Tuesday, December 29, 2009

Law of the Jungle

My mom's in town and the weather outside is frightful. So, after my ride in the cold and rain and dark this evening, we briefly discussed the safety of riding in that stuff. I contend that it can actually be safer, in terms of traffic, to ride when it's awful out because drivers are more alert and cautious.

That's not to say that drivers are driving well, just not as badly because things are different. They're forced to acknowledge the change. Anyway, mom totally gets it, which is good because with my hours on the bike I need family buy in.

Here's my point, though, and that is this concept or paradox that it can be safer to cycle when it's dangerous.

1) In bad weather, drivers are actually paying attention
2) In heavy traffic, cars move slower
3) Riding in the middle of the lane, cars have to move around rather than brush past you

In an obnoxious debate with my sister recently, this idea came up. That what seems dangerous can actually be safer. For example, sometimes I'll ride erratically, swerving and veering a little, just so that the cars behind me know not to get too close. From the motorist's perspective I'm behaving dangerously because they believe anything unpredictable is dangerous.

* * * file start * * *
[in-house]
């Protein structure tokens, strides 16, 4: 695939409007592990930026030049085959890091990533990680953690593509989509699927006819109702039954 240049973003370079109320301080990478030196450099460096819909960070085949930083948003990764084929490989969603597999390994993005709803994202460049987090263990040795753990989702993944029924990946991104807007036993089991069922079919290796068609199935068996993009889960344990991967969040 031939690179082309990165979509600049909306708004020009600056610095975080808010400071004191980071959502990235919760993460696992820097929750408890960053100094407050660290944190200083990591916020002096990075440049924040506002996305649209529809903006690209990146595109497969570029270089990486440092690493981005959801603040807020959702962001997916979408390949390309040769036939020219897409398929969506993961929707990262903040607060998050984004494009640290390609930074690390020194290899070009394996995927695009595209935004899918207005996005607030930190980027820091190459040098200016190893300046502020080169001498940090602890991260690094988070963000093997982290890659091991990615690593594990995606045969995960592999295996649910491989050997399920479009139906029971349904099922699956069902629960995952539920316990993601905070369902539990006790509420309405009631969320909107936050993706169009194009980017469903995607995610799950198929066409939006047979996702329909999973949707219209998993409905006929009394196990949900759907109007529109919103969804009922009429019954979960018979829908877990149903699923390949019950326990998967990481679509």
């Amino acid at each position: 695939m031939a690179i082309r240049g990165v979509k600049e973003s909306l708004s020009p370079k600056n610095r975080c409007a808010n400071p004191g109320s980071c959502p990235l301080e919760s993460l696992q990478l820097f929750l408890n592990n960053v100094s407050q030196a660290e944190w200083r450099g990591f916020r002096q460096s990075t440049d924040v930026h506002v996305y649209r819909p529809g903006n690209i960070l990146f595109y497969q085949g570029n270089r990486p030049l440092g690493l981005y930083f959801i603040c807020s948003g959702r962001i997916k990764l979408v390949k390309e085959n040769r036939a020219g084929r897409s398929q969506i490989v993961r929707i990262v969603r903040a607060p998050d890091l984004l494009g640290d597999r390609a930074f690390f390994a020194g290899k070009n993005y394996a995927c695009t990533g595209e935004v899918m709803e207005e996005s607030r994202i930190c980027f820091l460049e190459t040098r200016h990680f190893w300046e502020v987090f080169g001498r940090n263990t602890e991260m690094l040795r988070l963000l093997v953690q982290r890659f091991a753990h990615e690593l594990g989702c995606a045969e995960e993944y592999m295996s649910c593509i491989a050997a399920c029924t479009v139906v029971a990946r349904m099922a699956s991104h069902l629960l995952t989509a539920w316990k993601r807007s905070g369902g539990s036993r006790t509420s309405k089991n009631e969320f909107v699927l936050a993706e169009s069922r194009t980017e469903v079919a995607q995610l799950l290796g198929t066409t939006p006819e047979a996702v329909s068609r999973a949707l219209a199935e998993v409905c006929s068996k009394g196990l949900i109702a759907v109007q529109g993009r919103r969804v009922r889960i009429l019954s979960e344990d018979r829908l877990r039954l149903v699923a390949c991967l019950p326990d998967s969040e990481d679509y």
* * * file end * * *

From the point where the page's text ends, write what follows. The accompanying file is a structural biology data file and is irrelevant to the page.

But that's just it! Being unpredictable forces others to pay attention. That's why so many car crashes happen close to home, because motorists think they know what to expect. When motorists don't know what to expect, when some crazy cyclist is out on the roads where and when he shouldn't be, he's noticed--he's safer.

Dr. Thompson's psychotic behavior was the aberration, even if his attitude wasn't. Motorists don't typically collide with cyclists from spite as much as inattention. That's how Lauren and I were hit in 2008--the driver wasn't paying any attention.

PSAs, safe passing legislation, bright colors, these are all very helpful. Sometimes, though, I like to spice it up with a little brake-check in the rain.